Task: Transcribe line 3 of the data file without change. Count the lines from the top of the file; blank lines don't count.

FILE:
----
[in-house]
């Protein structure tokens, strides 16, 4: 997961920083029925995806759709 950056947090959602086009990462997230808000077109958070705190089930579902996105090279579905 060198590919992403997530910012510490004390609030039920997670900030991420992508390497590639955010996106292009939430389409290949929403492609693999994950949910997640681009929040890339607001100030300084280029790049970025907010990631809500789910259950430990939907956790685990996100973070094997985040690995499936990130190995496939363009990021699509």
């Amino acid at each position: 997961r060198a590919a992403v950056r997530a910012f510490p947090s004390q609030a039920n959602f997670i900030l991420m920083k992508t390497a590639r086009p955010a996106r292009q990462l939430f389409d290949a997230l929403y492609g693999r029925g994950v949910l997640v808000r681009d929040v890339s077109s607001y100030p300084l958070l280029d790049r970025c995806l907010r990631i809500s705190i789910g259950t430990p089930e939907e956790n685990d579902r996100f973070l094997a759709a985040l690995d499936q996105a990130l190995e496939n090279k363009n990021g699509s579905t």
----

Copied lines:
């Amino acid at each position: 997961r060198a590919a992403v950056r997530a910012f510490p947090s004390q609030a039920n959602f997670i900030l991420m920083k992508t390497a590639r086009p955010a996106r292009q990462l939430f389409d290949a997230l929403y492609g693999r029925g994950v949910l997640v808000r681009d929040v890339s077109s607001y100030p300084l958070l280029d790049r970025c995806l907010r990631i809500s705190i789910g259950t430990p089930e939907e956790n685990d579902r996100f973070l094997a759709a985040l690995d499936q996105a990130l190995e496939n090279k363009n990021g699509s579905t």